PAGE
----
Treaty of Warsaw (1920)

The Treaty of Warsaw of April 1920 was a military-economical alliance between the Second Polish Republic, represented by Józef Piłsudski, and the Ukrainian People's Republic, represented by Symon Petliura, against Bolshevik Russia. The treaty was signed on 21 April 1920, with a military addendum on 24 April.

The ethnic policies in the inter-war Poland were directed towards the Polonization and cultural assimilation of ethnic minorities. Contrary to the international obligation, Poland had to grant autonomy to ethnic Ukrainian territories. [1] The tensions between Poles and Ukrainians increased in such a political environment.


Polonization is the acquisition or imposition of elements of Polish culture, in particular the Polish language. This was experienced in some historic periods by the non-Polish populations of territories controlled or substantially under the influence of Poland. As with other examples of cultural assimilation, it could either be voluntary or forced and is most visible in the case of territories where the Polish language or culture were dominant or where their adoption could result in increased prestige or social status, as was the case of the nobility of Ruthenia and Lithuania. To a certain extent Polonization was also administratively promoted by the authorities, particularly in the period following World War II.

Danylo began his struggle against Polish control and cultural assimilation of this area when he was 17 years old. In 1933, he was arrested by Polish police four times and detained for a short terms. In 1934, he was arrested by the Polish police and held in jail in Kovel until he was sentenced in 1935, to eight-year term for his role in the underground Communist Party of Western Ukraine. He served his term in a prison in Łomża. In 1938 under an amnesty for political prisoners, his sentence was reduced by a third. In the spring of the following year, he was transferred to a jail in Białystok, and on May 24, 1939, he was released.

Kovel City of regional significance in Volyn Oblast, Ukraine

Kovel is a town in Volyn Oblast (province), in northwestern Ukraine. Serving as the administrative center of Kovel Raion (district), the town itself is designated as a town of oblast significance and is not part of the raion. Population: 69,342 (2015 est.)

Communist Party of Western Ukraine was a political party in eastern interwar Poland. Until 1923 it was known as the Communist Party of Eastern Galicia.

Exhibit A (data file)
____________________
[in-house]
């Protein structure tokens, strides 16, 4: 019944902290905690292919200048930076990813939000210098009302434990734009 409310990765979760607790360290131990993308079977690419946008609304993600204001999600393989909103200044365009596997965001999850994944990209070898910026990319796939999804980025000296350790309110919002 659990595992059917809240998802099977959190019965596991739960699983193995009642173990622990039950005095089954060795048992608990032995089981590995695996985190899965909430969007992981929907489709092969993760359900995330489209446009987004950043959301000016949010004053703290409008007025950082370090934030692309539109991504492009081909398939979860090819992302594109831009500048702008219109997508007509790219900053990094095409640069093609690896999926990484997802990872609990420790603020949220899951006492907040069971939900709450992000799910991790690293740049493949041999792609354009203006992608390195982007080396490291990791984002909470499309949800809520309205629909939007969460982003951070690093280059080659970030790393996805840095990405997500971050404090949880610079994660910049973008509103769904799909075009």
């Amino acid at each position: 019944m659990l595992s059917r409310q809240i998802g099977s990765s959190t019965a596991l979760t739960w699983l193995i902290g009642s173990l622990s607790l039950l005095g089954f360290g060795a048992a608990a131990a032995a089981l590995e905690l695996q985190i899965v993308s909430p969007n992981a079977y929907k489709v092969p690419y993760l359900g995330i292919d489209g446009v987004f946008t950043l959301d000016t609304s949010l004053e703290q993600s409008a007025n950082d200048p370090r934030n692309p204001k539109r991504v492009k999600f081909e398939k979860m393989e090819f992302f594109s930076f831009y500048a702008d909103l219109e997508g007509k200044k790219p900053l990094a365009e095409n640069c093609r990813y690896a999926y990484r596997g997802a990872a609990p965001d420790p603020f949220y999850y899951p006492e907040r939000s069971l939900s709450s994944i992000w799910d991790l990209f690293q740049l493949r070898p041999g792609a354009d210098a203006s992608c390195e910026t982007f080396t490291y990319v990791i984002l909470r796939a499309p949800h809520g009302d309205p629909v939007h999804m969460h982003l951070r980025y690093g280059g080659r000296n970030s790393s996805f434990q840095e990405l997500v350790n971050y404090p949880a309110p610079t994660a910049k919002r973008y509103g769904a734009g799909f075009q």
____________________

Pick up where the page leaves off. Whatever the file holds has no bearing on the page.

Łomża Place in Podlaskie, Poland

Łomża is a city in north-eastern Poland, approximately 150 kilometres to the north-east of Warsaw and 80 kilometres (50 mi) west of Białystok. It is situated alongside the Narew river as part of the Podlaskie Voivodeship since 1999. Previously, it was the capital of the Łomża Voivodeship from 1975 to 1998. It is the capital of Łomża County and has been the seat of the Roman Catholic Diocese of Łomża since 1925.

Living under Soviet Government

On 23 August 1939, the Soviet Union signed the Molotov-Ribbentrop Pact with Nazi Germany. The two governments announced the agreement merely as a non-aggression treaty. A secret appendix to the pact outlined a plan to divide Poland and Eastern Europe into Soviet and German spheres of influence.

A non-aggression pact or neutrality pact is a treaty between two or more states/countries that includes a promise by the signatories not to engage in military action against each other. Such treaties may be described by other names, such as a treaty of friendship or non-belligerency, etc.

An addendum or appendix, in general, is an addition required to be made to a document by its author subsequent to its printing or publication. It comes from the Latin verbal phrase addendum est, being the gerundive form of the verb addere meaning "(that which) must be added." Addenda is from the plural form addenda sunt, "(those things) which must be added".

Eastern Europe eastern part of the European continent